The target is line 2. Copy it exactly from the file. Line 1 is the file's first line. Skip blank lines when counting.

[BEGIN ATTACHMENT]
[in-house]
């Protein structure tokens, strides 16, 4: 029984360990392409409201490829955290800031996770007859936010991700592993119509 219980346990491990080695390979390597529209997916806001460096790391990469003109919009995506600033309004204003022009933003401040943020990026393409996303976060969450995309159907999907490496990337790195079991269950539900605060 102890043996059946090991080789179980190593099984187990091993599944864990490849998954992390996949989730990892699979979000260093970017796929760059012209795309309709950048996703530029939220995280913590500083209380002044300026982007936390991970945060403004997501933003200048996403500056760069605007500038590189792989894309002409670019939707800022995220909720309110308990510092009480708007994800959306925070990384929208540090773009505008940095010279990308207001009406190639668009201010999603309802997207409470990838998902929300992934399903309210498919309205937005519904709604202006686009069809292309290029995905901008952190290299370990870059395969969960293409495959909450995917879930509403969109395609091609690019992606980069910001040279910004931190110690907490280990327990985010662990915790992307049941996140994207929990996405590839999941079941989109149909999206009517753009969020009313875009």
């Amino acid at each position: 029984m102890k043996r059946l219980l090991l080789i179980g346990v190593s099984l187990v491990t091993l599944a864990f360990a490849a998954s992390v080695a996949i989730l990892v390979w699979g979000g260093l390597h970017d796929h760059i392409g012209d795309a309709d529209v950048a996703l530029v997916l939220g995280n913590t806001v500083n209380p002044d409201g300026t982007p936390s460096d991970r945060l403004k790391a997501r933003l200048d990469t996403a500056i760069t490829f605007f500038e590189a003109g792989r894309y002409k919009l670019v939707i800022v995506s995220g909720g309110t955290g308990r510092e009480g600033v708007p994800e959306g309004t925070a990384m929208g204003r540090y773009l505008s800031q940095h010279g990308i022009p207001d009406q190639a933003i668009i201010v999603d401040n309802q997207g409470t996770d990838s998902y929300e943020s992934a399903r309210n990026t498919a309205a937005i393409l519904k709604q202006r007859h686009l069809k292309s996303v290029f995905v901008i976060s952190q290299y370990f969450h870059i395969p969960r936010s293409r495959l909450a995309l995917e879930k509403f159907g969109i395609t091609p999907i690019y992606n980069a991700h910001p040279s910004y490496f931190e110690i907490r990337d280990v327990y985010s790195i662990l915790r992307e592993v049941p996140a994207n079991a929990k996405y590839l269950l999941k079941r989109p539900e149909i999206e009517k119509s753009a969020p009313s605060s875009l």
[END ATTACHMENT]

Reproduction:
């Protein structure tokens, strides 16, 4: 029984360990392409409201490829955290800031996770007859936010991700592993119509 219980346990491990080695390979390597529209997916806001460096790391990469003109919009995506600033309004204003022009933003401040943020990026393409996303976060969450995309159907999907490496990337790195079991269950539900605060 102890043996059946090991080789179980190593099984187990091993599944864990490849998954992390996949989730990892699979979000260093970017796929760059012209795309309709950048996703530029939220995280913590500083209380002044300026982007936390991970945060403004997501933003200048996403500056760069605007500038590189792989894309002409670019939707800022995220909720309110308990510092009480708007994800959306925070990384929208540090773009505008940095010279990308207001009406190639668009201010999603309802997207409470990838998902929300992934399903309210498919309205937005519904709604202006686009069809292309290029995905901008952190290299370990870059395969969960293409495959909450995917879930509403969109395609091609690019992606980069910001040279910004931190110690907490280990327990985010662990915790992307049941996140994207929990996405590839999941079941989109149909999206009517753009969020009313875009």